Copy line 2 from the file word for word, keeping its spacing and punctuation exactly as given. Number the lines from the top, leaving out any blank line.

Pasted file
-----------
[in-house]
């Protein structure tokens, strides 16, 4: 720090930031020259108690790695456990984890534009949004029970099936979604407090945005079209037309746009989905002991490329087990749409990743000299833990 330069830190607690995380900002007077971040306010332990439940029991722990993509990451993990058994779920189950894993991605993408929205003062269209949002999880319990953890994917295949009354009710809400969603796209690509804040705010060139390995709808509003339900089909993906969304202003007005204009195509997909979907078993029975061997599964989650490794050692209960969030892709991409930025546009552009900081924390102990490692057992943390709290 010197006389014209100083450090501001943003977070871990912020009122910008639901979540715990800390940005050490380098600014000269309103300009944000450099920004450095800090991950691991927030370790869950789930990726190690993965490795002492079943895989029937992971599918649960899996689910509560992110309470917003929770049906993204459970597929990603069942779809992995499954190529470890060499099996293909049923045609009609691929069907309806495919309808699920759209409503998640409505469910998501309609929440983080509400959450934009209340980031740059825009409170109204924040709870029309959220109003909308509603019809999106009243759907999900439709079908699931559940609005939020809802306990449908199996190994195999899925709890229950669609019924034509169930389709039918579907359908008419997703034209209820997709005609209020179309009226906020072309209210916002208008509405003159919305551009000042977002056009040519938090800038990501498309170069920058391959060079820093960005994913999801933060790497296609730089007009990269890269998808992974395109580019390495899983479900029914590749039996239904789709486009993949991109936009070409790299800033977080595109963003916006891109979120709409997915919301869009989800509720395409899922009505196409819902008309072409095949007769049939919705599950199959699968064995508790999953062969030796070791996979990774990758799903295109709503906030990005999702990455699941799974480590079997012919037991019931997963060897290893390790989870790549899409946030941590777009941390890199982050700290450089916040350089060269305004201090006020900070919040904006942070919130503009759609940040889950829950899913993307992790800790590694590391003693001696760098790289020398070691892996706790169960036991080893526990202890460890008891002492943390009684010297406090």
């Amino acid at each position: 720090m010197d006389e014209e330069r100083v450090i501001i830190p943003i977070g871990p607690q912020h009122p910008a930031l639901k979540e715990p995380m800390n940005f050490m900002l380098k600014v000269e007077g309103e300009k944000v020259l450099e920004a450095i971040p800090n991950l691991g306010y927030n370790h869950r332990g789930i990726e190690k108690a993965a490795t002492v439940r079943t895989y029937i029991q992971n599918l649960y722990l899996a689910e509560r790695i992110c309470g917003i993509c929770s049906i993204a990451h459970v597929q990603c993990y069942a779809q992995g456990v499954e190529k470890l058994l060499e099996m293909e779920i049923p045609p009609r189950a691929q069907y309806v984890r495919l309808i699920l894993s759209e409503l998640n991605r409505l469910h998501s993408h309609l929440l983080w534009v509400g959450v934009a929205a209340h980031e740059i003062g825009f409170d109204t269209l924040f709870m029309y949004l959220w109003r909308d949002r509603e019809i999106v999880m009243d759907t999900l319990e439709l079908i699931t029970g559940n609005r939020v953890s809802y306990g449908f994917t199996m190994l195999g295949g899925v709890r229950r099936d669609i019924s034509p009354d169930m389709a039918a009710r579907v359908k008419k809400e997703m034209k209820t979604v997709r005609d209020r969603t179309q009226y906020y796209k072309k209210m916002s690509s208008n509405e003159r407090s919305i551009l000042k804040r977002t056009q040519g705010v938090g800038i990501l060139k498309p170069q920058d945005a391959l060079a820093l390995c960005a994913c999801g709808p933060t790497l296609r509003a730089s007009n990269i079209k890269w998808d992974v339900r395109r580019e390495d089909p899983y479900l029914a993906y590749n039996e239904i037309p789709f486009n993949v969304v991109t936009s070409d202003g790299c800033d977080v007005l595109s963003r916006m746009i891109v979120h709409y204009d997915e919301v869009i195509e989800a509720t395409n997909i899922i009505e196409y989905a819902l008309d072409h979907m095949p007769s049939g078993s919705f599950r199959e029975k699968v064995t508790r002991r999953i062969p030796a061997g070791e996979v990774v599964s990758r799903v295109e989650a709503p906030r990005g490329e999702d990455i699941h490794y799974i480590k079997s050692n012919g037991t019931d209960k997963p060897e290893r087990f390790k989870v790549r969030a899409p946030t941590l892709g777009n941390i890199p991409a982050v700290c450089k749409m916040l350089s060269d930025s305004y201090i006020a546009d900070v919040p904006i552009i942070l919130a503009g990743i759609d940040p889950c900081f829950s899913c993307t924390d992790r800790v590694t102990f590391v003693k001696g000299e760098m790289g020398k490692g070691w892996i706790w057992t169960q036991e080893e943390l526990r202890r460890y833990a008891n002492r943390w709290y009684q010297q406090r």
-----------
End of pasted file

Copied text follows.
């Protein structure tokens, strides 16, 4: 720090930031020259108690790695456990984890534009949004029970099936979604407090945005079209037309746009989905002991490329087990749409990743000299833990 330069830190607690995380900002007077971040306010332990439940029991722990993509990451993990058994779920189950894993991605993408929205003062269209949002999880319990953890994917295949009354009710809400969603796209690509804040705010060139390995709808509003339900089909993906969304202003007005204009195509997909979907078993029975061997599964989650490794050692209960969030892709991409930025546009552009900081924390102990490692057992943390709290 010197006389014209100083450090501001943003977070871990912020009122910008639901979540715990800390940005050490380098600014000269309103300009944000450099920004450095800090991950691991927030370790869950789930990726190690993965490795002492079943895989029937992971599918649960899996689910509560992110309470917003929770049906993204459970597929990603069942779809992995499954190529470890060499099996293909049923045609009609691929069907309806495919309808699920759209409503998640409505469910998501309609929440983080509400959450934009209340980031740059825009409170109204924040709870029309959220109003909308509603019809999106009243759907999900439709079908699931559940609005939020809802306990449908199996190994195999899925709890229950669609019924034509169930389709039918579907359908008419997703034209209820997709005609209020179309009226906020072309209210916002208008509405003159919305551009000042977002056009040519938090800038990501498309170069920058391959060079820093960005994913999801933060790497296609730089007009990269890269998808992974395109580019390495899983479900029914590749039996239904789709486009993949991109936009070409790299800033977080595109963003916006891109979120709409997915919301869009989800509720395409899922009505196409819902008309072409095949007769049939919705599950199959699968064995508790999953062969030796070791996979990774990758799903295109709503906030990005999702990455699941799974480590079997012919037991019931997963060897290893390790989870790549899409946030941590777009941390890199982050700290450089916040350089060269305004201090006020900070919040904006942070919130503009759609940040889950829950899913993307992790800790590694590391003693001696760098790289020398070691892996706790169960036991080893526990202890460890008891002492943390009684010297406090």